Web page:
Combat Social Phishing With 6 Techniques

Phishing represents the most reliable method of attack over the Internet. Why? Because it relies on human behavior, not coding skill.  These days, we’re usually pretty good at avoiding email phishing. However, this being an arms race, other types of phishing are growing fast.

Within the last few years, social media phishing has jumped by 500%. In addition, the number of fraudulent social media accounts has doubled.

It’s easier to trick people over social media because people aren’t thinking of scams while they’re socializing with their friends.  We let down our guard on platforms like Facebook, Instagram, LinkedIn, and Twitter. We believe we know who we’re interacting with.

Social media doesn’t feel like being out in public when we’re sitting in our own homes.  Still, it is a public forum, and scammers show up in droves.  They reach out to us with friend requests and direct messages, often using funny memes or questions to make themselves approachable. Today, we’ll go over six ways to avoid social media scammers.

Set Your Profile To “Private” On Social Platforms

When your profile is set to public, phishing scammers can gather all the info you put out there. They can use that to clone your profile and put up a fake page to get your connections, too.

Scammers want to connect with your friends list, because they don’t just want you alone.  They want as many people as they can get.  Your friends and connections will click accept because they believe it’s you.  We’ve all see it happen, one of our friends will announce they’ve been cloned and to not accept friend requests.

The best way of limiting your risk here is to make your profile private, so only your connections can see it. Then, the only people who can see your images and posts are your friends and connections. The general public can’t access them.

Some sites, such as LinkedIn, don’t lend themselves to that as much.  People are trying to network for business, we need more visibility.  So, there, it would be better to keep a public profile and follow the other tips on this list to reduce the risk.

Set Your Friends And Contacts List To Private

If you hide your friends and contacts, social media phishers won’t be able to use your profile to get to others.  This makes you a less attractive target.  These people are predators, they’re looking for easy prey. Both LinkedIn and Facebook give this privacy option.

Know, thought, that scammers can still see you as a friend or connection on other people’s profile unless they have also set their list to private.

Direct Links Sent Over Social Media Are Dangerous

Tempting direct links offer the easiest method of delivering phishing attacks on social media.  Multiple platforms use link shorteners, making it difficult to see the redirects until the clicker gets there.  Clicking links on social media platforms is dangerous.

Scammers often chat people up on LinkedIn to ask about business offerings, and then give a link to their website.  Unless you’re sure the link is legitimate, never click links in direct messages or social media posts.  They often lead to phishing sites that drive-by download malware onto a smartphone or computer.

Even if you know the connection who shared the meme, that doesn’t make the link safe.  People often share posts in their own feeds because they like it or think it’s funny. That doesn’t mean they researched all the links embedded for safety.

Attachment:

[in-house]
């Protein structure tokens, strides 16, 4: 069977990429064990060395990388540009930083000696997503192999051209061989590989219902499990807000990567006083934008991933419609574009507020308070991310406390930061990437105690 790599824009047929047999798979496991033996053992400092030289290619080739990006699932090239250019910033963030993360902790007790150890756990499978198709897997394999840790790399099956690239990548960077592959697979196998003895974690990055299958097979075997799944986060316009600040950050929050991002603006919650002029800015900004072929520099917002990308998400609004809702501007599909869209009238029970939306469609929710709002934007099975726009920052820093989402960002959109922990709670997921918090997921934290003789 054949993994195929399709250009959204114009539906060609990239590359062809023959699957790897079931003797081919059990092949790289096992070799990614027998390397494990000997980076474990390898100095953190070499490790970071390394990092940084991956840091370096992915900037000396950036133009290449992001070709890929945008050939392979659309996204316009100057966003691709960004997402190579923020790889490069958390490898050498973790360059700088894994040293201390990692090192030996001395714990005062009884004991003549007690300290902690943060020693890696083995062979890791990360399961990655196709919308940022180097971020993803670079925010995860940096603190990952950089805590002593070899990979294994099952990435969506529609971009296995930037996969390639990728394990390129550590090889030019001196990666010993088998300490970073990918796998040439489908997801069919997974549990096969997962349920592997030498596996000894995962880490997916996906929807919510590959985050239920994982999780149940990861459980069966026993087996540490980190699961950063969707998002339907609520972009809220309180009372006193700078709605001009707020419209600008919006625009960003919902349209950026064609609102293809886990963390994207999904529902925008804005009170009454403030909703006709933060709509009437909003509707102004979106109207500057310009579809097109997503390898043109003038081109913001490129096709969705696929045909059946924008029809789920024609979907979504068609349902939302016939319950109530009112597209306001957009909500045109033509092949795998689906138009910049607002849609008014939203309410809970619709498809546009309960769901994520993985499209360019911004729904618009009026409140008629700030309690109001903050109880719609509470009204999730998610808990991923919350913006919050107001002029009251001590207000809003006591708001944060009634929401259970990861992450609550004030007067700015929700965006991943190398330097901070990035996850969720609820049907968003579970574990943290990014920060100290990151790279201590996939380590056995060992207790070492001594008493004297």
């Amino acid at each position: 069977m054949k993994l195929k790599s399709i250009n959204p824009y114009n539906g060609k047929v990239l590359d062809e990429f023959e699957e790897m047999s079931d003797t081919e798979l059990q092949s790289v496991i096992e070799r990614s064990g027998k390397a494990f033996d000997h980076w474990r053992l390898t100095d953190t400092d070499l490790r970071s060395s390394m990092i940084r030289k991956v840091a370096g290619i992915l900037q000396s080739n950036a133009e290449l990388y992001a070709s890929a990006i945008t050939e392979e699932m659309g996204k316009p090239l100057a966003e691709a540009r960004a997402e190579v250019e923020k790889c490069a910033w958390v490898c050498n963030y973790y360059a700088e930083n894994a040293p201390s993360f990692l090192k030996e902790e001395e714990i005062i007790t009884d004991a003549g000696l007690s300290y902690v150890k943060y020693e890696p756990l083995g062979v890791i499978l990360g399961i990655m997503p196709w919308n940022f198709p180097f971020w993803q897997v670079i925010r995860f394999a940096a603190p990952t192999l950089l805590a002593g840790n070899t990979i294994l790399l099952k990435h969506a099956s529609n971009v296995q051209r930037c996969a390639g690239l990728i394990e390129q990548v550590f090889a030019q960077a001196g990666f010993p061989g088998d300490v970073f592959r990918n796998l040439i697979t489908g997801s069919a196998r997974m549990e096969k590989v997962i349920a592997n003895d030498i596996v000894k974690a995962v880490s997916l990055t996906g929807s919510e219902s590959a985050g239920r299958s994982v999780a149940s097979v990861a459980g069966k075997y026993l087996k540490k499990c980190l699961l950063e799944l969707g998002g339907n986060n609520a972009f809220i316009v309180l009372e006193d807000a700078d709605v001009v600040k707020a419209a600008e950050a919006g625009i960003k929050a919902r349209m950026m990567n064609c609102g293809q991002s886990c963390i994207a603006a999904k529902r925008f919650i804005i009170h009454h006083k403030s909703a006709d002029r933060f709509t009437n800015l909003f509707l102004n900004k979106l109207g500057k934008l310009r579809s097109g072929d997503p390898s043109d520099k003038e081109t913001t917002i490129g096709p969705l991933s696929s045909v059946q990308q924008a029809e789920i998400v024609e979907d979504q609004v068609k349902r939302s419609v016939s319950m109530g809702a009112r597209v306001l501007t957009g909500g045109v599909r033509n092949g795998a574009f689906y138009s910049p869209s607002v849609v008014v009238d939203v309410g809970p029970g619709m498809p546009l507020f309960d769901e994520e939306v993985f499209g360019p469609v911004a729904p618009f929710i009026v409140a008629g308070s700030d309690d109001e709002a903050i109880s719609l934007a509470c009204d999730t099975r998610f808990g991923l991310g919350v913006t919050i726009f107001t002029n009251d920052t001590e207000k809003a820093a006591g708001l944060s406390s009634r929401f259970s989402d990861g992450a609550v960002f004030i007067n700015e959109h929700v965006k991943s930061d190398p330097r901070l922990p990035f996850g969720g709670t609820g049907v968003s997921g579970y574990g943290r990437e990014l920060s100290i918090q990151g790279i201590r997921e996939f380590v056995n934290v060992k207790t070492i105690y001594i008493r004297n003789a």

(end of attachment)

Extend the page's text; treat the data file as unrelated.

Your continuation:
Avoid Social Media Surveys And Quizzes

Those surveys and quizzes are designed to draw people in.  It’s fun to find out which flower you are or what your name says about you, but they’re all gathering data.  Marketing companies often use that data for market segmentation purposes.  Scammers use the same data for targeting their identity theft and phishing attacks.

The Cambridge Analytica scandal happened recently. Millions of Facebook users saw their data impacted to one degree or another.  During the investigation, it came out that the company used surveys and quizzes to collect user information without consent.

That was a high-profile case, multiple companies play fast and loose with user data.  These companies take advantage of social media as much as they possibly can. 

Today, those surveys and quizzes give you a quick flash of what they’re collecting from you, but most people don’t understand exactly how much data they’re just giving away.  Once given, it can’t be gotten back. Avoid them.

Never Purchase Directly Through Ads On Social Media

Plenty of legitimate companies advertise on social media.  We’re one of them.  Unfortunately, scammers use social media advertising for credit card fraud and identity theft as well. Some people are why we can’t have nice things.

If you see something you want on a social media ad, go to the company’s website directly to check it out.  Do not click through the social media ad to purchase and pay for the product.

Don’t Accept Friend Requests Without Research

Humans socialize. We like getting new friend requests.  Could be a new business opportunity, could be someone from our college, who knows? Could be a false account, too.  Check out the person’s profile before just accepting that request.

If the account is young, doesn’t have any real posts, lots of pictures, or is one-dimensional, don’t accept it.

Make Sure Your Device Can Handle A Phishing Link

Antiviral programs, DNS filtering, email filters, and browser safeguards can all help keep phishing links from getting a foothold on your device.  Make sure you keep those up to date.

Thanks for reading today! Ready to upgrade your business phone experience? Get a quote today, or call us at 866-550-0005 to find out what kind of secure business telecom system we can offer you.

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